Last April, two dozen students, staff, faculty, and WDEL gathered in the library for a glimpse into the future. Theo Nix, Jr. ‘72 presented on why the sky’s the limit in opportunities for FAA-certified drone pilots. The former corporate counsel for DuPont has founded a business to train pilots in five states including Delaware - and he wants to expand internationally, starting in Kenya.
“Make yourself known in everything that you do. It’s very easy to get ‘lost in the numbers’ at a large university, so it is important that your professors are able to put a face to the name and that you make an honest impression. These connections that you make with professors, advisors, and coaches can last a lifetime and can open up new opportunities that you never knew existed or help you achieve experiences that you have always dreamed of . . . I am able to do what I love in a way that I never thought was possible because of these professors, advisors and coaches.”
Susan Woolley Katz ‘88 was a Lifer at Friends, as were her sisters (Laura Kemper ’81, Lisa Anderson ’82) and parents (Cynthia Pyle Woolley ’56, Clark Hullihen Woolley ’57). Many other generations of her family also attended WFS.
Eric Kelley ’10 graduated from Williams College in 2015 with his degree in English. While at Williams, Kelley captained the Varsity Men’s Lacrosse team and served as a member of the Black Student Union.
“I believe that the concept of active listening and learning was cultivated at WFS, and this included being open to feedback. Being willing (and knowing it’s okay!) to change your mind, and constructively disagreeing helped prepare me for post HS life. On the topic of seeing something differently, it was here that I learned that it is perfectly fine to disagree with someone or not see eye to eye, but it’s imperative for everyone’s personal growth and development to do so in a kind, respectful, and gracious way. I think this is the most powerful lesson I took away from Friends and one that I see necessary to practice daily in our world, now more than ever.”
“One of the greatest lessons I took from Friends was how to think critically, which has served me well throughout my educational journey and into the professional world. It’s truly a skill that is valuable regardless of what you do in life."
“I greatly appreciate WFS for giving me the opportunity to become an independent learner and teaching me how to write. Without these skills, I would not have had nearly as much confidence to go into research as I do now.”
I attended Wilmington Friends School for 14 years, and by all accounts, I consider myself a “lifer.” WFS provided the bulk of my educational experience, which was the basis for my development as an artist and an activist. Throughout my attendance at Friends, certain core values such as integrity, community, equality, peace, stewardship, and simplicity were foundational.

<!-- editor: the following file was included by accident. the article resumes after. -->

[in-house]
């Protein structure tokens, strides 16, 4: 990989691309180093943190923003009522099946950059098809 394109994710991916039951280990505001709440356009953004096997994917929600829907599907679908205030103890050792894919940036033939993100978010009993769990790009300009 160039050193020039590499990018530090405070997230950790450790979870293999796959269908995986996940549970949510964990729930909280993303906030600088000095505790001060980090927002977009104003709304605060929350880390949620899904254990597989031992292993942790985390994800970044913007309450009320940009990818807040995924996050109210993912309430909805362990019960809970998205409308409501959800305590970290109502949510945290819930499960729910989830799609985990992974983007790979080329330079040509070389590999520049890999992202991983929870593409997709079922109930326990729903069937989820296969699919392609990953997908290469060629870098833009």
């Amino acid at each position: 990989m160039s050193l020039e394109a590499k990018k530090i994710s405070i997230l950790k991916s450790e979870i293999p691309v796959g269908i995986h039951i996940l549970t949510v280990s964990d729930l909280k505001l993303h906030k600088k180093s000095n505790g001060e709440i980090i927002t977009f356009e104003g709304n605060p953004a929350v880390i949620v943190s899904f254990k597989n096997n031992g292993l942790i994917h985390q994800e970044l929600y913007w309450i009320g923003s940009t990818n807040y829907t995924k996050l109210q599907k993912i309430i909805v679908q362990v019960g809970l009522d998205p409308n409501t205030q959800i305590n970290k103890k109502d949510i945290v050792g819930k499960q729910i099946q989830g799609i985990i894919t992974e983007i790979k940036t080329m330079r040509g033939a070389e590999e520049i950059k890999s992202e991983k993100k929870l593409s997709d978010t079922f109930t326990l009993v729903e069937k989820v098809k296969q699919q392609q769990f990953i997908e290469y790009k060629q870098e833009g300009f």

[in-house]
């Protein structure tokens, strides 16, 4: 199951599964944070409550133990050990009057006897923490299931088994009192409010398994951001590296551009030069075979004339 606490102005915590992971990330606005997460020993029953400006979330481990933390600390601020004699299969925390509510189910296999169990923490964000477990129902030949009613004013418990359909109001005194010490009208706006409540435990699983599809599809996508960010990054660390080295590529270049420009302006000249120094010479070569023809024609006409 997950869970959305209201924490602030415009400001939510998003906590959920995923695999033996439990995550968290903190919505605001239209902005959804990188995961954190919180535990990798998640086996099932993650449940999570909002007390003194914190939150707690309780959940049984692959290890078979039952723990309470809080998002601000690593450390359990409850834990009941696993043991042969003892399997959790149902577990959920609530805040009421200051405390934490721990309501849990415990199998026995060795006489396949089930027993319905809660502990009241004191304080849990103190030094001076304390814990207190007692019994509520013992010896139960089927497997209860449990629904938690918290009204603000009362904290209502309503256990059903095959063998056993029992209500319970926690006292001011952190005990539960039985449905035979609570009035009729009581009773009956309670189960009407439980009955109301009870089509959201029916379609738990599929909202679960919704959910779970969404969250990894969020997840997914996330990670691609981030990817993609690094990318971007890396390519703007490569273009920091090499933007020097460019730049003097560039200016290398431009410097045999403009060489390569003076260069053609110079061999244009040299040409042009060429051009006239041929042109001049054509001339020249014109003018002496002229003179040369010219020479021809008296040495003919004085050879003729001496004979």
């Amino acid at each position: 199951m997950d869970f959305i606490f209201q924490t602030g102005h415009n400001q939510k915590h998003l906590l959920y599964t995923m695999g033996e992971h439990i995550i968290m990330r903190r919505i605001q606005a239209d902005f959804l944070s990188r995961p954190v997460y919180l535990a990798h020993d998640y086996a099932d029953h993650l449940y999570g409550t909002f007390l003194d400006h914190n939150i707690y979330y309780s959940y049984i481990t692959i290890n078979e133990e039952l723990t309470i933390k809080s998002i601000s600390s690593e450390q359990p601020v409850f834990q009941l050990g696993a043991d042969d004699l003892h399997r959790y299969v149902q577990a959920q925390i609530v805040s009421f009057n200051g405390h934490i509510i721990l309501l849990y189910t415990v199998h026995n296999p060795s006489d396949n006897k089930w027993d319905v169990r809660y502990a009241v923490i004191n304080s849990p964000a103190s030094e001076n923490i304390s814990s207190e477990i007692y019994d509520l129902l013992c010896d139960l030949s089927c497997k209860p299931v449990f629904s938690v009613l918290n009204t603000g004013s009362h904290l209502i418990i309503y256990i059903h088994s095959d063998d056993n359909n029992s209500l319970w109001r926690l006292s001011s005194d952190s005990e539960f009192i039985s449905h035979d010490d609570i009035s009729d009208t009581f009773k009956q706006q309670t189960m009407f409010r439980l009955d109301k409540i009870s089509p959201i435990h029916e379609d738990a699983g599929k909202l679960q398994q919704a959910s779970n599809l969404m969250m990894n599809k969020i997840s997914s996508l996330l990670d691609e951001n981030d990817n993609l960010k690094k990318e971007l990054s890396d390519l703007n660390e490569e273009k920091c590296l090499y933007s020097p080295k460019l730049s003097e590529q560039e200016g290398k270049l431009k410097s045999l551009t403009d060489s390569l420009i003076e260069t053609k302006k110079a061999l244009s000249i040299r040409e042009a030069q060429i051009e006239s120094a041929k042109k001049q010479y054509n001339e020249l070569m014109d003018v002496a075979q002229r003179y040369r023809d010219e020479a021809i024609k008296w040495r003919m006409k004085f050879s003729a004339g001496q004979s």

Peter Henderer ’89 attended Friends for three years for Pre-1st through 2nd grades, and then returned for 10th through 12th grades. On campus, he played football and lacrosse, played in the Concert Band and Jazz Band, served on the Service Committee, and was Clerk of the Business Meeting. After graduation, Peter studied at Bowdoin College, majoring in Economics and Environmental Studies, and serving as Co-President of the Bowdoin Outing Club. After Bowdoin he studied law at The George Washington University Law School and went on to the private practice of law in Richmond, Virginia. Peter’s practice is in commercial real estate, with a particular focus on tax-credit financed multifamily housing. On the side, Peter has grown a portfolio of his own residential rental properties. Outside of work, Peter has served on numerous non-profit boards, and is currently Chair of the Board of Trustees at Richmond Montessori School, a Toddler through 8th grade school in Richmond. Peter is married to Armistead Edmunds Henderer and they have two teenage children.
Laura Robelen ’78 was a 13-year veteran of Friends, following in the footsteps of her mother, Lois Moodey ’53. At Friends, Laura enjoyed participating in chorus and especially the annual Spring musicals. She served as Secretary of her senior class. The friendships made at WFS have stood the test of time, thanks to social media, and she regularly gathers with classmates living in the Wilmington area. Laura graduated from the University of North Carolina at Greensboro with a major in Communication and Theatre and a minor in Psychology. Since 1988, Laura has been a licensed Realtor and is also an Associate Broker. She teaches the Pre-Licensing Sales class for her brokerage Long & Foster. Laura has been a fundraising volunteer for Delaware Hospice for the last 25 years. She has served as chair of The Festival of Trees for most of those years and also serves on the Board of Trustees and as Co-Chair of the Development Committee.